9/11 – 17 Years On

“No Day Shall Erase You from the Memory of Time”

Once the true horror of the attacks of September 11, 2001 became clear, once the magnitude of the attack, of the hate, of the vengeance against the West, had awakened us all, a true and gripping sense of community poured out. We saw it in the American flags so many in the States wore on their lapels, hung from poles, or secured magnetically to their bumpers. We saw it in the silence that followed, in the acceptance and warmth of neighbor to neighbor. In the support for our first responders, who had so much to lose and lost even more.

The Good, The Bad, The Ugly

Sadly, what brought out the best in us, also brought out the worst. The acceptance and warmth of neighbors turned to suspicion and violence for some. For too many. Rather than truly pull together, some among us chose to wage their own attacks on people they deemed responsible. That suspicion and rage lingers still, all these years later, most noticeably from the people who are supposed to lead us, to assure us, but who have, of late, chosen to divide us.

Of course we can never assume 9/11 was an anomaly, a catastrophe the likes of which will never happen again. But neither was that sense of community, of a shared experience. That’s part of what America is about–an awareness and appreciation of our diversity, commonality in our unique experiences. That’s what has always been the secret to America’s “greatness”.

The 9/11 Memorial Museum displays, in rich profound detail, the many faces of NYC and her neighbors. People who worked here, lived here, protected here, came here to help in any way possible. During a recent tour of the museum, I was struck by the varied accents heard on recordings captured that day–of voice messages left for loved ones, of first responders calling out to their units, of reporters and witnesses.

I live here in NYC. I hear a wide variety of languages and accents daily, so much so that I no longer notice them. But while there, in the museum, listening to one account after another in full-throated and brusque New York-ese, in broken English, in Spanish, in a New England drawl and other accents not so easily identifiable, I felt at home. One among many. Sharing the same memories, the same pain, the same hope for a better future.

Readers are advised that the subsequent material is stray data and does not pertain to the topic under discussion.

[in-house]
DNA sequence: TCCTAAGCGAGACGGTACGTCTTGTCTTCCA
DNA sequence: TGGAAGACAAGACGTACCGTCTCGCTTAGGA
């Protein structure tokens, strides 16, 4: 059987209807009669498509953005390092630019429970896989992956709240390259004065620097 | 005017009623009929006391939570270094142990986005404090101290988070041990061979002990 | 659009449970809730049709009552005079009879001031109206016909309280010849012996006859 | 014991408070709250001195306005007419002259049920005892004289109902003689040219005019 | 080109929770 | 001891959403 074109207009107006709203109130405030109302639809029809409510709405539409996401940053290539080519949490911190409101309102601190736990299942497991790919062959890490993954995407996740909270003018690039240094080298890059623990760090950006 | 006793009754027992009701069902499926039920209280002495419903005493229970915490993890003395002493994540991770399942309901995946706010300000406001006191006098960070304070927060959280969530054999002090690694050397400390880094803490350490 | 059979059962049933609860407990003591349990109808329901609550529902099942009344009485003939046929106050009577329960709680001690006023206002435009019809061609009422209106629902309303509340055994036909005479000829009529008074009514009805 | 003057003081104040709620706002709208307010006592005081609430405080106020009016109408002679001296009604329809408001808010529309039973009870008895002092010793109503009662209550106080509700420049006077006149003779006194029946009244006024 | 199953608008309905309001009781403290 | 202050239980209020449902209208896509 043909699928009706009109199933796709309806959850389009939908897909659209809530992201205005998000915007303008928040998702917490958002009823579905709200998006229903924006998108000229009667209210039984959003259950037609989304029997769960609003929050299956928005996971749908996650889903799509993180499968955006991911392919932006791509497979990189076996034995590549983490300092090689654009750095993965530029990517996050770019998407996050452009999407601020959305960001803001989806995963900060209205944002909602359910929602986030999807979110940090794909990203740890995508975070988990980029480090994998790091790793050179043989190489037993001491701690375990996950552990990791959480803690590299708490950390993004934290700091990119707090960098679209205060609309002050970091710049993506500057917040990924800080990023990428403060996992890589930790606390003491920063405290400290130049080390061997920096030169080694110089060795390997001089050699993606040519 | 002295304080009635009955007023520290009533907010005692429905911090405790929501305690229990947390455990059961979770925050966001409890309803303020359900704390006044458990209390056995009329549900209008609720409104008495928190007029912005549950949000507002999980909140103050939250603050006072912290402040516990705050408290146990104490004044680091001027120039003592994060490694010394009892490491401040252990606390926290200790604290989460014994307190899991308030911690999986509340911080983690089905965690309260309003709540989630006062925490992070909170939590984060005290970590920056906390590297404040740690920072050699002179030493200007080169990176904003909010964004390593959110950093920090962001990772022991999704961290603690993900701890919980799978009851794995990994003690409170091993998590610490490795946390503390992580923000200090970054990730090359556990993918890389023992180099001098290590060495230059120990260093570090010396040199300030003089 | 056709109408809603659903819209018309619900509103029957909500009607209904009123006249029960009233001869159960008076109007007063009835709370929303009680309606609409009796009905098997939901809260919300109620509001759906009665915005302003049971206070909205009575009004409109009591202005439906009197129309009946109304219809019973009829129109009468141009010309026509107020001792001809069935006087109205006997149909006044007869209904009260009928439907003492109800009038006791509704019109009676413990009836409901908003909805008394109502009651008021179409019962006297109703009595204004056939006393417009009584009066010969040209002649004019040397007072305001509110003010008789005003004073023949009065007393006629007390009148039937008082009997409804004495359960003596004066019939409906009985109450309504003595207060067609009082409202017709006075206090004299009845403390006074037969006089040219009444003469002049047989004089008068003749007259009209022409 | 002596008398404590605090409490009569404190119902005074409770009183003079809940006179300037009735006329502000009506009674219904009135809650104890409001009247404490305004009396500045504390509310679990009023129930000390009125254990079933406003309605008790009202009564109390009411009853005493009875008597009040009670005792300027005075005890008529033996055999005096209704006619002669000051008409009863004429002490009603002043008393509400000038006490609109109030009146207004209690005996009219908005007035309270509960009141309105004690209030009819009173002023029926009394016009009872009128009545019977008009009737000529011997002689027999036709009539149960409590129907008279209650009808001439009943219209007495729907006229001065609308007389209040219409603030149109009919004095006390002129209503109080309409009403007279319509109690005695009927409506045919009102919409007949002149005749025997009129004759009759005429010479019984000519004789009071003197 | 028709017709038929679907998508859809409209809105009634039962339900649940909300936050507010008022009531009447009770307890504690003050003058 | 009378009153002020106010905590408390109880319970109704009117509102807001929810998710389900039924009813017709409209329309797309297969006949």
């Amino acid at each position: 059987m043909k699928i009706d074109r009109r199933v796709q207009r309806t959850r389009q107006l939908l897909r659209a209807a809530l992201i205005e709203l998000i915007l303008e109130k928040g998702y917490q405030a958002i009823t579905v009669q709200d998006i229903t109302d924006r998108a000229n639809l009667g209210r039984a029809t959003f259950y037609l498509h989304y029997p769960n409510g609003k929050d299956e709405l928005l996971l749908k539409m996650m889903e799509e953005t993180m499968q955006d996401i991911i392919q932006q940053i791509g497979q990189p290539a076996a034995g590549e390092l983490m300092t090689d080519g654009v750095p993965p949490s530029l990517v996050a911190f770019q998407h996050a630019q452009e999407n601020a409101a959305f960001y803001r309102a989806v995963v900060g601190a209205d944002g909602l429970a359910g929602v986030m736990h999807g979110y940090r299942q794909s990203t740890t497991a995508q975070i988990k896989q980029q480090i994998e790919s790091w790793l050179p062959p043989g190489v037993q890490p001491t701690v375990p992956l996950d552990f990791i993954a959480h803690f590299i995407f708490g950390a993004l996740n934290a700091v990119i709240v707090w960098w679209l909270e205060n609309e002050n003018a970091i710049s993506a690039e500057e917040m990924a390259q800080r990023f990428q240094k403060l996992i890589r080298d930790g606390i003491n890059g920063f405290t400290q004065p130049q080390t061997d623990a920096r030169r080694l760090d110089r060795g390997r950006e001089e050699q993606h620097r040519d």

Scenes from The New York Memorial at Ground Zero:

Ladder 3

North Tower Antenna

 

The magnificent work of artist, Spencer Finch, titled: “Trying To Remember the Color of the Sky on That September Morning”. Each of the squares of Fabriano Italian paper that make up this piece is hand-painted a different shade of blue. There are 2,983 squares/shades in all–one for each person killed in the 1993 WTC bombing and on 9/11.

 

A 9/11 Memorial in New Paltz, New York – about 90 minutes north of the city:


Never Forget

Every year, on the anniversary of this heartbreaking day, we come together to remember those who perished. We remember their lives, their sacrifices and their humanity. In doing so, in standing together in remembrance, we’re reminded of the bond we have as citizens of this world. How I wish that understanding, that bond, held during our every-day existence and not just in times of tumult and pain.

 

 

 

 

 

 

 

 

 

 

2 Responses to 9/11 – 17 Years On

  • This was a nice post if not somewhat rose-colored. I found it while looking for information about the 9/11 museum and I was taken by this line: “In standing together in remembrance, we’re reminded of the bond we have as citizens of this world.” That’s true for the people who stand with bowed heads but not for people who turn away on purpose, or who have no concern or memory of the event, or who do but scoff at it. You said also: “I felt at home. One among many. Sharing the same memories, the same pain, the same hope for a better future.” That’s a romantic idea but it isn’t reality. The people you heard shared the memories and pain, but other people share other memories and other pain, and their hope for a better future is probably very different from yours. I’m not mocking you, but I am pointing out it isn’t enough to listen to people who share the same memories or goals. To create bonds that last in good and bad, we have to find ways to build and maintain bridges that cross rough waters.

    • Wow. Thank you for stopping by, Martin. I’m happy to know this post came up on a search about the museum.

      I do appreciate your point of view on this and I actually agree with you. Of course there’s a ‘however’ here…

      However, what I referred to in this post, about the various people coming together with the same memories, wants and needs, was specifically about the memory of 9/11. How people of all walks of life were touched by those attacks and yet, in those moments – and, in fact, forever – they/we will be united by that experience.

      I suppose what I was trying to say is that there are so many other things that unite us — love of family, hope for a better future, the need for shelter and security — that should bind us together whether we’re strangers, neighbors or family. Maybe that is rose-colored, but I think if we whittled away our differences, we’d appreciate those similarities even in those who would scoff or turn away from our otherwise-shared horror. The similarities could be the starting point, the foundation if you will, toward the building of the bridges you speak of.

      BUT…if those of us with more similarities than not turn (or are turned) against one another, then I see only crumbling foundations and sabotaged steel.

      It takes effort, sticktoitiveness and teamwork to build solid bridges. We have the means to build them. Whether we have the desire to do so is another story.

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